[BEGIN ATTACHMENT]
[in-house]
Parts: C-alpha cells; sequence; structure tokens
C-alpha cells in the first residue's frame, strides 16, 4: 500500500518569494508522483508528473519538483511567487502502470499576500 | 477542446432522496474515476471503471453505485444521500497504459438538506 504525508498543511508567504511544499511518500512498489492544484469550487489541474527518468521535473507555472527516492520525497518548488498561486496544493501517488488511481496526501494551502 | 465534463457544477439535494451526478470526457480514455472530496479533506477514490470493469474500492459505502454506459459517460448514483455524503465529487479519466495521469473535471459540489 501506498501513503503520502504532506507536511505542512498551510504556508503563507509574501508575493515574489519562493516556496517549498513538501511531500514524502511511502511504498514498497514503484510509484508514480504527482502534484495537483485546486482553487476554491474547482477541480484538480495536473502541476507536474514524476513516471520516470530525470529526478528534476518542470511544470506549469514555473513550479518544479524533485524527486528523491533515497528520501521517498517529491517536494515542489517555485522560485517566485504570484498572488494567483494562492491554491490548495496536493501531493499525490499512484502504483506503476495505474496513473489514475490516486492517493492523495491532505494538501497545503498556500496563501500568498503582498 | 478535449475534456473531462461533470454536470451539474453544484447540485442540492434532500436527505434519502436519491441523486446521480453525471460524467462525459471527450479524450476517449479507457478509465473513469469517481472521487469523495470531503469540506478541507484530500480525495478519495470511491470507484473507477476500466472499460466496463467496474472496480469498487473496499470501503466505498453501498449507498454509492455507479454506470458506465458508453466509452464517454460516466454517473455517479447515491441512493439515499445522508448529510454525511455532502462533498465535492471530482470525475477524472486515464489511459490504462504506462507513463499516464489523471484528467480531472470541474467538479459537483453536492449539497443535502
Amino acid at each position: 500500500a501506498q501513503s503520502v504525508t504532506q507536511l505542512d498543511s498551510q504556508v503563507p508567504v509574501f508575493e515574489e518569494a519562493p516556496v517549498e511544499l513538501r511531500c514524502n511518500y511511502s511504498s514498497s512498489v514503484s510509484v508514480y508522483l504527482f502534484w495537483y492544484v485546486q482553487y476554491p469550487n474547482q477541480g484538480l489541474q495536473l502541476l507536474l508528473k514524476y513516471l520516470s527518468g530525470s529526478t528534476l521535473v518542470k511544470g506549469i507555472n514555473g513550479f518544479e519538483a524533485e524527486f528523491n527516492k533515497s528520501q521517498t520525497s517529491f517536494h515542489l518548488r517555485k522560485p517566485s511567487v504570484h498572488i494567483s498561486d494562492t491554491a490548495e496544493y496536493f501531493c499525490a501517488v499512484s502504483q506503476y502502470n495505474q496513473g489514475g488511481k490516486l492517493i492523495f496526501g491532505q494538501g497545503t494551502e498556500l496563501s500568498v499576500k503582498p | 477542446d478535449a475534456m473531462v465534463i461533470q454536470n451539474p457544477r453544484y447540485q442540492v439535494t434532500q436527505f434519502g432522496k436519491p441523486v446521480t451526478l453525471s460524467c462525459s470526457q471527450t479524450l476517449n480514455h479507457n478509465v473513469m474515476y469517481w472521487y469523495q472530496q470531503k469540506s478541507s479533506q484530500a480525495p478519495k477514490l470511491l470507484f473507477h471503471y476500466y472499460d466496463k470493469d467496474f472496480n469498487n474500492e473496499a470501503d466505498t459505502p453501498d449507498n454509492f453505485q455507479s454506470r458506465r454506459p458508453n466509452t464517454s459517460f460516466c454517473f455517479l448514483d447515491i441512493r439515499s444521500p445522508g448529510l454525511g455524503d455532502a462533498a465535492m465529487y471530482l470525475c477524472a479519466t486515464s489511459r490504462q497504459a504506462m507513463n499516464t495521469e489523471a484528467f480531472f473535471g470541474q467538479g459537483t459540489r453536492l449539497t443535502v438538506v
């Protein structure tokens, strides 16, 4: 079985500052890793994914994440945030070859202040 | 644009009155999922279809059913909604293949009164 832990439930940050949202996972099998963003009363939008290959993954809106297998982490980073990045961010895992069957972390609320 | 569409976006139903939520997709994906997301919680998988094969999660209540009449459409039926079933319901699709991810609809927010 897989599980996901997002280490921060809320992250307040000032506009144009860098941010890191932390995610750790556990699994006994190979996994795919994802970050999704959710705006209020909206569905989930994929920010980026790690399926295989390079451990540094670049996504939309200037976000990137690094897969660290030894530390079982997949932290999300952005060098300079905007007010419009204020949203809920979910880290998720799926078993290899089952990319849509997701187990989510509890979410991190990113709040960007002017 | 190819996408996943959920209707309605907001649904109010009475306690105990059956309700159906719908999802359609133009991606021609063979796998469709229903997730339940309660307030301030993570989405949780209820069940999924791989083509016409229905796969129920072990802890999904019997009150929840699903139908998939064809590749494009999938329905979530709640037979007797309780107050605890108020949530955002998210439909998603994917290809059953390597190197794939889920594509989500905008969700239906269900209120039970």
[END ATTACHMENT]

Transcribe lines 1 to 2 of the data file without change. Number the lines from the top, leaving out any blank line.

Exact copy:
[in-house]
Parts: C-alpha cells; sequence; structure tokens